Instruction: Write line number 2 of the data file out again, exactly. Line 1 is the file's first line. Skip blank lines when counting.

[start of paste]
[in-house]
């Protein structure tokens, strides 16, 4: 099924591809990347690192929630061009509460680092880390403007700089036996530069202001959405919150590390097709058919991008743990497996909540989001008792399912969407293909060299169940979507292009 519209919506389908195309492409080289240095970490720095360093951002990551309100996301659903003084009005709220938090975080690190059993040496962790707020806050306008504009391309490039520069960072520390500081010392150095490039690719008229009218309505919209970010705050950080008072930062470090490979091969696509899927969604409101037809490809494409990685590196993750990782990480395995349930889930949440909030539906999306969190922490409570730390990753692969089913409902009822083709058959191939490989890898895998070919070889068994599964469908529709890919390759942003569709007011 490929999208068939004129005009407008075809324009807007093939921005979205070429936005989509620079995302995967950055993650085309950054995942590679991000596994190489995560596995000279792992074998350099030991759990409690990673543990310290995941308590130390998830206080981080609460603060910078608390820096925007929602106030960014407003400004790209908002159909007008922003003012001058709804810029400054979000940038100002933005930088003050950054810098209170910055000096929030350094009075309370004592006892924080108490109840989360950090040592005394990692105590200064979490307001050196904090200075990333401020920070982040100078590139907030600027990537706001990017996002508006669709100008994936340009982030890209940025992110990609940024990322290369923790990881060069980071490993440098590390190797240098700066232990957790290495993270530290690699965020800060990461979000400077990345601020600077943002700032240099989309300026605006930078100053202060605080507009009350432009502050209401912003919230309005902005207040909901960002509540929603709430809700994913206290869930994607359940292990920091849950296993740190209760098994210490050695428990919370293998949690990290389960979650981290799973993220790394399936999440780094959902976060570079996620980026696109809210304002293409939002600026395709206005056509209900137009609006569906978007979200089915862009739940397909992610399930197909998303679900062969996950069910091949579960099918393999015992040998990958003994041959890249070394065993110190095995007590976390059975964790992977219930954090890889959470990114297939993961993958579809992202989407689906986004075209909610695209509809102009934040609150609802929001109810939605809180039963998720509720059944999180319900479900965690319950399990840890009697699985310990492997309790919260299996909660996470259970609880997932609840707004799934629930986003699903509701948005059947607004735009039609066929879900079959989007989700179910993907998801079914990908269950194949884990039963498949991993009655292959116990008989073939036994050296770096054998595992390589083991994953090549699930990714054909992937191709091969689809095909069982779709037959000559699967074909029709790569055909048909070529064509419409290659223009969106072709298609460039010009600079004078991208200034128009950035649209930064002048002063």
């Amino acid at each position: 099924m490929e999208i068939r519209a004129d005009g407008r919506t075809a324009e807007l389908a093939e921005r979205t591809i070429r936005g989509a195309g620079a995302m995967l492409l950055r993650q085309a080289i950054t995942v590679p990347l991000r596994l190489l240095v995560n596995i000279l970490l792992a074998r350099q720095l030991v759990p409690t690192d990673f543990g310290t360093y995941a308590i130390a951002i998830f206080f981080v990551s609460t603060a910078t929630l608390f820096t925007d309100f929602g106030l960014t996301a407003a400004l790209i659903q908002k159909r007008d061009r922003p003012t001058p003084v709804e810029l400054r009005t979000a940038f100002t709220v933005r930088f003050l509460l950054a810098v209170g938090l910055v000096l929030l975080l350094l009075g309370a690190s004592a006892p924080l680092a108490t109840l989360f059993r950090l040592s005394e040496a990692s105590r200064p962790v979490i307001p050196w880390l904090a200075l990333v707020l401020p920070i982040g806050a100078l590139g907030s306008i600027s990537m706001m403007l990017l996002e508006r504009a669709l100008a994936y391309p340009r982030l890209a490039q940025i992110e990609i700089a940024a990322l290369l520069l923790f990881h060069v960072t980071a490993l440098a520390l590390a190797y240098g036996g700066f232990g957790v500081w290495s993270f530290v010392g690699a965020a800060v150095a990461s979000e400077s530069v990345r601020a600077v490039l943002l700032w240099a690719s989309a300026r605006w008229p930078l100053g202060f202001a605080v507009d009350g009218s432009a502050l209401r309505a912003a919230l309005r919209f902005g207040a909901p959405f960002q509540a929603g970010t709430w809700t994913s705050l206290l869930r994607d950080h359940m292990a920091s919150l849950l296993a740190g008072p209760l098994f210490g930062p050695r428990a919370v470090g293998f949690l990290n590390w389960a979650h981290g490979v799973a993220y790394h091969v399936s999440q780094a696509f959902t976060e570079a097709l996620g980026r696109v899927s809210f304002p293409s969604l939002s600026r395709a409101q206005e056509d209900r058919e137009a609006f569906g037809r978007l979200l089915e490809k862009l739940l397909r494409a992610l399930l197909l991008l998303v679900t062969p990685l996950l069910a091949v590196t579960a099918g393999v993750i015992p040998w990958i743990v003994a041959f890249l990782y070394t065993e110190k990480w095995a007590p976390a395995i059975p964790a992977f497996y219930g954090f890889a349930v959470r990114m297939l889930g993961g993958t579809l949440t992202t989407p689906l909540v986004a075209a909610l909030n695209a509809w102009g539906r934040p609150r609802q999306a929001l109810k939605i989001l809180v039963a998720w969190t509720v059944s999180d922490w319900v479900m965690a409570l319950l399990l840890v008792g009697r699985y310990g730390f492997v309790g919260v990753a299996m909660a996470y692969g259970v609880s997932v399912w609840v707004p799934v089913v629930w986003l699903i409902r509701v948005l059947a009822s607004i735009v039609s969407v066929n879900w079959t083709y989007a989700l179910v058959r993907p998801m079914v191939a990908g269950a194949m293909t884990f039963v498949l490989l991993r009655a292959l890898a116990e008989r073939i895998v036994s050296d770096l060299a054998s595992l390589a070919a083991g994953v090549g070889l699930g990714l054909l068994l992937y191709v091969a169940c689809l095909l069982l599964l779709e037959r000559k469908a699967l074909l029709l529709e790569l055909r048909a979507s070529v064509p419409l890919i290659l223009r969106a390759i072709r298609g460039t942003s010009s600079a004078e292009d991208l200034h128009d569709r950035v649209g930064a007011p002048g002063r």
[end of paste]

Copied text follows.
């Protein structure tokens, strides 16, 4: 099924591809990347690192929630061009509460680092880390403007700089036996530069202001959405919150590390097709058919991008743990497996909540989001008792399912969407293909060299169940979507292009 519209919506389908195309492409080289240095970490720095360093951002990551309100996301659903003084009005709220938090975080690190059993040496962790707020806050306008504009391309490039520069960072520390500081010392150095490039690719008229009218309505919209970010705050950080008072930062470090490979091969696509899927969604409101037809490809494409990685590196993750990782990480395995349930889930949440909030539906999306969190922490409570730390990753692969089913409902009822083709058959191939490989890898895998070919070889068994599964469908529709890919390759942003569709007011 490929999208068939004129005009407008075809324009807007093939921005979205070429936005989509620079995302995967950055993650085309950054995942590679991000596994190489995560596995000279792992074998350099030991759990409690990673543990310290995941308590130390998830206080981080609460603060910078608390820096925007929602106030960014407003400004790209908002159909007008922003003012001058709804810029400054979000940038100002933005930088003050950054810098209170910055000096929030350094009075309370004592006892924080108490109840989360950090040592005394990692105590200064979490307001050196904090200075990333401020920070982040100078590139907030600027990537706001990017996002508006669709100008994936340009982030890209940025992110990609940024990322290369923790990881060069980071490993440098590390190797240098700066232990957790290495993270530290690699965020800060990461979000400077990345601020600077943002700032240099989309300026605006930078100053202060605080507009009350432009502050209401912003919230309005902005207040909901960002509540929603709430809700994913206290869930994607359940292990920091849950296993740190209760098994210490050695428990919370293998949690990290389960979650981290799973993220790394399936999440780094959902976060570079996620980026696109809210304002293409939002600026395709206005056509209900137009609006569906978007979200089915862009739940397909992610399930197909998303679900062969996950069910091949579960099918393999015992040998990958003994041959890249070394065993110190095995007590976390059975964790992977219930954090890889959470990114297939993961993958579809992202989407689906986004075209909610695209509809102009934040609150609802929001109810939605809180039963998720509720059944999180319900479900965690319950399990840890009697699985310990492997309790919260299996909660996470259970609880997932609840707004799934629930986003699903509701948005059947607004735009039609066929879900079959989007989700179910993907998801079914990908269950194949884990039963498949991993009655292959116990008989073939036994050296770096054998595992390589083991994953090549699930990714054909992937191709091969689809095909069982779709037959000559699967074909029709790569055909048909070529064509419409290659223009969106072709298609460039010009600079004078991208200034128009950035649209930064002048002063």